Animation Artifacts 24 Oct 2006 07:33 am

Imagination Machines

– Yesterday, I noticed on-line a toy that I had as a kid. It was a praxinoscope that was designed to play on your phonograph. You placed a record on the turntable (called a hi-fi back then) and over the spindle went this mirrored object. As the childrens record played, you watched the animation play out in the mirrors.

Of course, I made my own animations, too. They didn’t work as fluently, but they gave an indication of what was possible.

Somehow, back then, all our toys seemed more designed to develop and exploit our imaginations.

As a matter of fact, that goes for movies too. These days everything is told to us, nothing is designed to use our imaginations. Take a look at Flags Of Our Fathers. Every simple idea in that film is driven home a dozen times. The message at the end of the film is told us by a VoiceOver narrator. There’s nothing left for us to think about. Animated films are the same; any substance is on the surface.

Where are the terror of Snow White, or the desperation in Pinocchio, or the tears of Dumbo in modern animation?

Open Season, Over The Hedge, Cars, The Ant Bully, Monster House, Hoodwinked. Do any of them leave anything to the imagination for the children in any of us? (The only animated film I remember from this year that left anything for me to expand on was A Scanner Darkly with the veil of invisibility the characters wore.) The last 2D film that gave me something more was The Iron Giant. That’s a long time.

Don’t get me wrong; it’s not just an animation thing. It’s a sign of our times where every move by a child is plotted out in some video game. Everything is black and white. There’s the Axis of Evil, the Good Guys, and the French. There don’t seem to be any shades of gray anymore.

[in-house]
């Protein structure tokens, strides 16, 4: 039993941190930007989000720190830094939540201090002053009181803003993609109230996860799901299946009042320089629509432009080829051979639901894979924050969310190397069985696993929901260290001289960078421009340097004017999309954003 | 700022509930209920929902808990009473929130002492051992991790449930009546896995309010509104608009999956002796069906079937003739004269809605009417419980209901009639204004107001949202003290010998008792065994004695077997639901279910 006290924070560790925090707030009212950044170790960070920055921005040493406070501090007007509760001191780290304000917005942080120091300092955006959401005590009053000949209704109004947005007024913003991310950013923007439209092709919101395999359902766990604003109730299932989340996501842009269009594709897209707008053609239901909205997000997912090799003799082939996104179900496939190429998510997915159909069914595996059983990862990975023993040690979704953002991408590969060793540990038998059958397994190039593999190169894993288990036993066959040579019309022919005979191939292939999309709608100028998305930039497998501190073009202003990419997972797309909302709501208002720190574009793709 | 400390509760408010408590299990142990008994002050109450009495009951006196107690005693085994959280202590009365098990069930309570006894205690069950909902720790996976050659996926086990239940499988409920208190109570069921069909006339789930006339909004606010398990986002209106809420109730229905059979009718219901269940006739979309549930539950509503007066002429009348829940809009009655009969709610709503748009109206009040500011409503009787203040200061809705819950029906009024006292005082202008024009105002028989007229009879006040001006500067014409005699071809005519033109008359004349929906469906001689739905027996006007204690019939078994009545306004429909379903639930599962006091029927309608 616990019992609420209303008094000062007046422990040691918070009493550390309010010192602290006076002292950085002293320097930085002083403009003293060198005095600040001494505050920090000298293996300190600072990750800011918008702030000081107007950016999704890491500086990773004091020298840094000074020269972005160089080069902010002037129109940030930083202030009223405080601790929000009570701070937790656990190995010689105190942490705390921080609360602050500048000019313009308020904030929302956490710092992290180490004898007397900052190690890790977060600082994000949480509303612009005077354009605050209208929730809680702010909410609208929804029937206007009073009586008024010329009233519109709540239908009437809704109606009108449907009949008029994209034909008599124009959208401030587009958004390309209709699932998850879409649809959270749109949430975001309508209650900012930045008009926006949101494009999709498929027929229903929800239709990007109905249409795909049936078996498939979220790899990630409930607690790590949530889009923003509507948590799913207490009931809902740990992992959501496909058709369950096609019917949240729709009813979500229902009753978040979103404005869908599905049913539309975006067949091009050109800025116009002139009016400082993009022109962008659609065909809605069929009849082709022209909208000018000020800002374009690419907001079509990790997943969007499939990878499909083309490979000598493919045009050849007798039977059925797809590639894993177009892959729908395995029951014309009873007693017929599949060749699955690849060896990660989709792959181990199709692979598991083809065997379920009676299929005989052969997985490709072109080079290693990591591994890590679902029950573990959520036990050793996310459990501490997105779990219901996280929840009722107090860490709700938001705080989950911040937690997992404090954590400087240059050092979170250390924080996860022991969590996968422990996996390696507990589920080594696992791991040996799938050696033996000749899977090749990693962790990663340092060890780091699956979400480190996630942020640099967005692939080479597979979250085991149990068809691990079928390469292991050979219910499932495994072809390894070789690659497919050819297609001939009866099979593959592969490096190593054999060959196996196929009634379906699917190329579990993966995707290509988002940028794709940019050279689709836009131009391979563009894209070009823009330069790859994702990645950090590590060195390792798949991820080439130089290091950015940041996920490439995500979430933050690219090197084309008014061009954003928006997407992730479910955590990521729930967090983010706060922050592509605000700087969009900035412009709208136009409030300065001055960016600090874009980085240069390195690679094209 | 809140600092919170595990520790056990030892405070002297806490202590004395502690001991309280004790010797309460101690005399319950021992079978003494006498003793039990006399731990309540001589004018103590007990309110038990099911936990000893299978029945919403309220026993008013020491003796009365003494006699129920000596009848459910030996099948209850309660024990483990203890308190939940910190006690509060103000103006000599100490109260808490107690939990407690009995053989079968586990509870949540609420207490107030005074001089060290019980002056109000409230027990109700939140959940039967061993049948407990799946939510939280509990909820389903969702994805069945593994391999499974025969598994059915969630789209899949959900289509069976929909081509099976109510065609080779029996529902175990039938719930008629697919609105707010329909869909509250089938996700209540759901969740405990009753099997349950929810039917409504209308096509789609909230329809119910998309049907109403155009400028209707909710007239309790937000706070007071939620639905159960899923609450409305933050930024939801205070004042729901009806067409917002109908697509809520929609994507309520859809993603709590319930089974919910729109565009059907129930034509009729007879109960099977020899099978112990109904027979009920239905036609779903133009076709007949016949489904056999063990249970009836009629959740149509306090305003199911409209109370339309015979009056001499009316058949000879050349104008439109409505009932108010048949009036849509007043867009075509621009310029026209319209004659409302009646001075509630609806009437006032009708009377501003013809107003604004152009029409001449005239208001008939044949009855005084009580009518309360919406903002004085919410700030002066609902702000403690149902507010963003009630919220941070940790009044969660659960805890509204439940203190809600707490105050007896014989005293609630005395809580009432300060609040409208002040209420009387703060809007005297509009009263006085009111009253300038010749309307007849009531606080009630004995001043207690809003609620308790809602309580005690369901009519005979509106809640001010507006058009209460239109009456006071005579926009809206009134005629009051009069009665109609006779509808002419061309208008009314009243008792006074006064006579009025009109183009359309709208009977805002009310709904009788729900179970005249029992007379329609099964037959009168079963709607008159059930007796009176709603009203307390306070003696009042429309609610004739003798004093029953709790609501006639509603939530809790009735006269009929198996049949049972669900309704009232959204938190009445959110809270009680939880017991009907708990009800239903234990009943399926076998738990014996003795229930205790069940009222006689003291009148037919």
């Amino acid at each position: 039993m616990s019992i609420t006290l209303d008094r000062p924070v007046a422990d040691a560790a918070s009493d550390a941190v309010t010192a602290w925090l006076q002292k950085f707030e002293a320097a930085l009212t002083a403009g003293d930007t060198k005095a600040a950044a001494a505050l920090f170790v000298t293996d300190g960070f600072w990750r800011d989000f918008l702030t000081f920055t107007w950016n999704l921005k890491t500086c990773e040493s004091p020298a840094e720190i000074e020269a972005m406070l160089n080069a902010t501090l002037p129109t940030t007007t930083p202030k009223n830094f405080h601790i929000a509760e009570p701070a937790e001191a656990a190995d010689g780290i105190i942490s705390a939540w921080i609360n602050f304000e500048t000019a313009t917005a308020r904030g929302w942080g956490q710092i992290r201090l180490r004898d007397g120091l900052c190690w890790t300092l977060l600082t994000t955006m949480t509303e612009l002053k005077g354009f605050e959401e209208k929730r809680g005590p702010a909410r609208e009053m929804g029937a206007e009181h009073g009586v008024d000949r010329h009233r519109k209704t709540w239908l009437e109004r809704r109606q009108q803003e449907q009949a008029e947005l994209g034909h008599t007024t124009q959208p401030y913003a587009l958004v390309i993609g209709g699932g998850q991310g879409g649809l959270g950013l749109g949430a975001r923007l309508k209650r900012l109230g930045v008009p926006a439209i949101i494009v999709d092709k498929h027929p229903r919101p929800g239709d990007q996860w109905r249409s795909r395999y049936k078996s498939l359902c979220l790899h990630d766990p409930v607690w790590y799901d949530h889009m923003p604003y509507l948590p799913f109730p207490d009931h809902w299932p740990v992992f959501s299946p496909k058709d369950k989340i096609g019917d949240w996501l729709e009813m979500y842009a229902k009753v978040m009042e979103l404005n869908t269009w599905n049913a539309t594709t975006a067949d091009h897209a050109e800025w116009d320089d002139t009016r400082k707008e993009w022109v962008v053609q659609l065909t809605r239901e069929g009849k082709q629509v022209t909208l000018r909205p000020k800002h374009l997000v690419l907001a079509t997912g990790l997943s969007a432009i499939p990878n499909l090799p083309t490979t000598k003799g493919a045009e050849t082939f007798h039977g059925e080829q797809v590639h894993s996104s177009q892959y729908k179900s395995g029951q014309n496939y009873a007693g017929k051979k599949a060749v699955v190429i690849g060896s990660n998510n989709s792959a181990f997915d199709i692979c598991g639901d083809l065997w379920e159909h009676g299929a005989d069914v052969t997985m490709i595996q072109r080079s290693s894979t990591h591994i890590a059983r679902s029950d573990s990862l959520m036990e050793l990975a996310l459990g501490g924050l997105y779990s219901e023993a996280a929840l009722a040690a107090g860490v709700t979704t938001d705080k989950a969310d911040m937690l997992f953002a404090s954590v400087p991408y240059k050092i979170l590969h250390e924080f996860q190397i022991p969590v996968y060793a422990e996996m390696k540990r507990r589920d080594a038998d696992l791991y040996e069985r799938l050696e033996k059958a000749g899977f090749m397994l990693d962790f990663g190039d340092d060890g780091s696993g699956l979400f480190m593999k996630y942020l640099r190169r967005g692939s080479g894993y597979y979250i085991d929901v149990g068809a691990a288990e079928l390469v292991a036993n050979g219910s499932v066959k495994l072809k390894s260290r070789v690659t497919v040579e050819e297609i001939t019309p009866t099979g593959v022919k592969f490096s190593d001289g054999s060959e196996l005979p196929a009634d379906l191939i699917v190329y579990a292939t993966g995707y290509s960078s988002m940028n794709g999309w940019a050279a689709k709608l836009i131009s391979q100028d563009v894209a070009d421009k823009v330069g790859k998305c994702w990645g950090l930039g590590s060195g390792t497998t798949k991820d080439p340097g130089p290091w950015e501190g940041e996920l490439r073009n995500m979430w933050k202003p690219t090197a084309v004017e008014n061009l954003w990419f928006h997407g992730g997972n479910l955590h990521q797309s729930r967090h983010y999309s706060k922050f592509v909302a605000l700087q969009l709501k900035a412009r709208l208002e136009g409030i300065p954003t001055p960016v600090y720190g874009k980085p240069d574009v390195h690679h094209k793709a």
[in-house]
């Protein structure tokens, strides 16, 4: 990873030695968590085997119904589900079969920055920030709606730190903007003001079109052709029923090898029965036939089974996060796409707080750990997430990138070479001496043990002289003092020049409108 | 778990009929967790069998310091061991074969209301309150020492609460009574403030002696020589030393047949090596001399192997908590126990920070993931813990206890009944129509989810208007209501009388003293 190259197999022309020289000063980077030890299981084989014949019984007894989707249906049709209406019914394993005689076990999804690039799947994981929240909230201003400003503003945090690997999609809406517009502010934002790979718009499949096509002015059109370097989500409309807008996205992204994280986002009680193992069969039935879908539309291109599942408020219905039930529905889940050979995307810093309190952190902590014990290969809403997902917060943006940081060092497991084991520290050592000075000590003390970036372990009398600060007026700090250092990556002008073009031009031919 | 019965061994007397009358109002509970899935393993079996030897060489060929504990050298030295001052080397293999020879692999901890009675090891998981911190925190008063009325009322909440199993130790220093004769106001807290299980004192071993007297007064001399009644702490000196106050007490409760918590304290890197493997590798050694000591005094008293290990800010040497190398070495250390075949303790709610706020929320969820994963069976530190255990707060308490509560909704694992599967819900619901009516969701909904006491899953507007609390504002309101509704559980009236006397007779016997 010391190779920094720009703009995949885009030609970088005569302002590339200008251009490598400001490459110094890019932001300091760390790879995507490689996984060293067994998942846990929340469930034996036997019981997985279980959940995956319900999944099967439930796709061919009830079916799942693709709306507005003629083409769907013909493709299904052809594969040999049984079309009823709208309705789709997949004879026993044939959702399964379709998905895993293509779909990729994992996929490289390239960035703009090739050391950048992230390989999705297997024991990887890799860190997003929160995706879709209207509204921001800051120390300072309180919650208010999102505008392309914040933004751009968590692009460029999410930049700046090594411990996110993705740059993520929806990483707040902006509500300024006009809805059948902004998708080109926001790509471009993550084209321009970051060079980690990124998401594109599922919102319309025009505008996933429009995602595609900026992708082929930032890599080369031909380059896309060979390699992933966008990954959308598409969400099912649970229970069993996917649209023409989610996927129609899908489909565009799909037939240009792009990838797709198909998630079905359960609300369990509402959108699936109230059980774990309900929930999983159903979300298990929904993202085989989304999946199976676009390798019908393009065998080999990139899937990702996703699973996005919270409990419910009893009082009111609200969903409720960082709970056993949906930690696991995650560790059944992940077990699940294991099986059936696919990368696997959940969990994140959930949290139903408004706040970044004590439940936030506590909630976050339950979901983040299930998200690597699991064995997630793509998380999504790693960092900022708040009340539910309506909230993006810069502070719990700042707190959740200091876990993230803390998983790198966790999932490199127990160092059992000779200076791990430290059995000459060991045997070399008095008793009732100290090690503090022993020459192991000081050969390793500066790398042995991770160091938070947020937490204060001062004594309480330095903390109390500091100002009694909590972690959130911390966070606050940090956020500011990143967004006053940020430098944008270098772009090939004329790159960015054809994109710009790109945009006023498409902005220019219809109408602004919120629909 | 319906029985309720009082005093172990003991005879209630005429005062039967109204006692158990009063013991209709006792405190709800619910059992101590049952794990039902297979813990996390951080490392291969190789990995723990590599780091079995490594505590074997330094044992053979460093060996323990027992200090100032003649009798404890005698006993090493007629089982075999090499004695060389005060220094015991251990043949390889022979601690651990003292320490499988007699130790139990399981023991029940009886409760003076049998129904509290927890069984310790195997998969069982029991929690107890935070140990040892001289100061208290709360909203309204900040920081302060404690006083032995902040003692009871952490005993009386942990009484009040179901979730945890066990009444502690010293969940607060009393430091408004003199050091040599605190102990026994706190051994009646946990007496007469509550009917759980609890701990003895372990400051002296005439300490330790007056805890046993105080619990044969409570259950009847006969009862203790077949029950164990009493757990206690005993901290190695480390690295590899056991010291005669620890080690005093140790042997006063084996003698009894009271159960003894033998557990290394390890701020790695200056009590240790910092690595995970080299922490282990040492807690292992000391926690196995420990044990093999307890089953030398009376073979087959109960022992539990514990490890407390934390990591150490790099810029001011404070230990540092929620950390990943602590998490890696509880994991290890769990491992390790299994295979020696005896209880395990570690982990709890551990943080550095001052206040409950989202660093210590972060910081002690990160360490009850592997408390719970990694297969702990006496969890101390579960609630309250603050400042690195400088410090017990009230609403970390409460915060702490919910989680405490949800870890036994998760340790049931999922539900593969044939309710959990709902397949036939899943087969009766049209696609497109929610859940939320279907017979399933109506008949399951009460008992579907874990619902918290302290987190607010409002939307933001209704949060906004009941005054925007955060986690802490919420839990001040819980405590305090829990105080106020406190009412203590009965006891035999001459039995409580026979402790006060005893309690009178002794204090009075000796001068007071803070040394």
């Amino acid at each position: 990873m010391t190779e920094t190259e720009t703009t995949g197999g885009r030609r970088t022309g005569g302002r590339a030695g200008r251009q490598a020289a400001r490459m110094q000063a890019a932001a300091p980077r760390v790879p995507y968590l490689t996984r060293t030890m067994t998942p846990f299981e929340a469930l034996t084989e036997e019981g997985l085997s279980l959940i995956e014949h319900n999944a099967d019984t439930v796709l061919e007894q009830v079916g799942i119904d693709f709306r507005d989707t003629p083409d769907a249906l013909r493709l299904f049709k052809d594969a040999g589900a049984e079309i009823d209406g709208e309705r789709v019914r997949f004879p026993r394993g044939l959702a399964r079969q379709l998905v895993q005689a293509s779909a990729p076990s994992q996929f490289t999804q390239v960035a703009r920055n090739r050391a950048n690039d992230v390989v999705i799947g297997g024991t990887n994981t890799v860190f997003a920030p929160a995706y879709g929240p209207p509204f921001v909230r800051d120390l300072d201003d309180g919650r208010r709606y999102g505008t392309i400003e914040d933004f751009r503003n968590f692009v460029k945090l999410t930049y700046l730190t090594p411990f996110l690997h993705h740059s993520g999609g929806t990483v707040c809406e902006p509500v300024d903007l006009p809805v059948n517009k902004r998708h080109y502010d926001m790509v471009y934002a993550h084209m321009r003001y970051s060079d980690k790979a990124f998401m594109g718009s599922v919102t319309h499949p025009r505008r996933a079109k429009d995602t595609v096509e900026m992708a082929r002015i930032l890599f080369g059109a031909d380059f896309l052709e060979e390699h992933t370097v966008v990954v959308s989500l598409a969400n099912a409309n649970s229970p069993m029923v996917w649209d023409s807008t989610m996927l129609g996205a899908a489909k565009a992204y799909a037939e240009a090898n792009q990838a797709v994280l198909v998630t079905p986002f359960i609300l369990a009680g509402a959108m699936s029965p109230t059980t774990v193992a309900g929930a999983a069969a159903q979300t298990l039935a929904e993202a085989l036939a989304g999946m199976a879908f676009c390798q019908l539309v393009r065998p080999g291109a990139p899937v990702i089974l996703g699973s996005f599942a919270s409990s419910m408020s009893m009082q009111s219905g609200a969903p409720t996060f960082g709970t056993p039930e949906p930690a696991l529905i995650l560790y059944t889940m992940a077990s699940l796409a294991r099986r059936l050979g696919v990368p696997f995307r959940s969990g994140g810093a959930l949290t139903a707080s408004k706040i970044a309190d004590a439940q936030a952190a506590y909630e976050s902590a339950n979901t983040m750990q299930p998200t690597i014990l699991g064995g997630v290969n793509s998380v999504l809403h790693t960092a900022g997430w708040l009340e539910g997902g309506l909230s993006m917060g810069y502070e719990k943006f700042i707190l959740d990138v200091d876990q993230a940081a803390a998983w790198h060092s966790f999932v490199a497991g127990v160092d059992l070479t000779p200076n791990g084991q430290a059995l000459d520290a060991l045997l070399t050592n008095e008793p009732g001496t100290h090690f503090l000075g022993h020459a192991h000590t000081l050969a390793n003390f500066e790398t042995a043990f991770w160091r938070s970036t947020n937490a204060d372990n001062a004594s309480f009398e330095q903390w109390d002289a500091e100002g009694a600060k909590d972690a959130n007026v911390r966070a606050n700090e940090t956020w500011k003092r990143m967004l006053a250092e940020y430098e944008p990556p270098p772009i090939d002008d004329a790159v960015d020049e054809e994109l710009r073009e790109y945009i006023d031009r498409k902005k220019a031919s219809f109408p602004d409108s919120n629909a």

4 Responses to “Imagination Machines”

  1. on 24 Oct 2006 at 10:45 am 1.Jerry Beck said …

    I grew upon those RED RAVEN records too and have several in my collection. Mike, any idea who animated them? I’ve never really looked into it, but I always had a suspicion they were drawn but a Paramount animator out of New York City. The art has that clean professional Famous Studios feel. Orestes Calpini? John Walworth? Joe Oriolo? The artwork is just bland enough not to leave any identifying personal trait for a specific artist. And yet clearly a top notch animator got the assignment. The “Red Raven” design on the record label has that Heckle & Jeckle/Buzzy Crow feel. Inquiring minds want to know.

  2. on 24 Oct 2006 at 12:08 pm 2.Benjamin De Schrijver said …

    Well, there are still some films that do leave things to the imagination. To mention 3 I saw in the last month or so: The Fountain, Children of Men and Pan’s Labyrinth. 3 fantastic films that offer multiple levels of entertainment, and for all of them, I noticed some folks on imdb didn’t like them cause they weren’t told why this or that happened… But if I’m not mistaking, they’re not released in the US just yet.

    But if you’re just talking children’s entertainment, you’re absolutely right.

  3. on 24 Oct 2006 at 12:10 pm 3.Michael said …

    You’re right that they haven’t been released yet. I think Children of Men is scheduled to open soon.
    Little Children is also an interesting film that requires people to think.

  4. on 25 Oct 2006 at 1:09 pm 4.Nadia said …

    My grandfather had a bunch of them…..Simon Brehm is one name I remembered….here is a website like i found
    The one I remember is the one pictured on this site with the boat.

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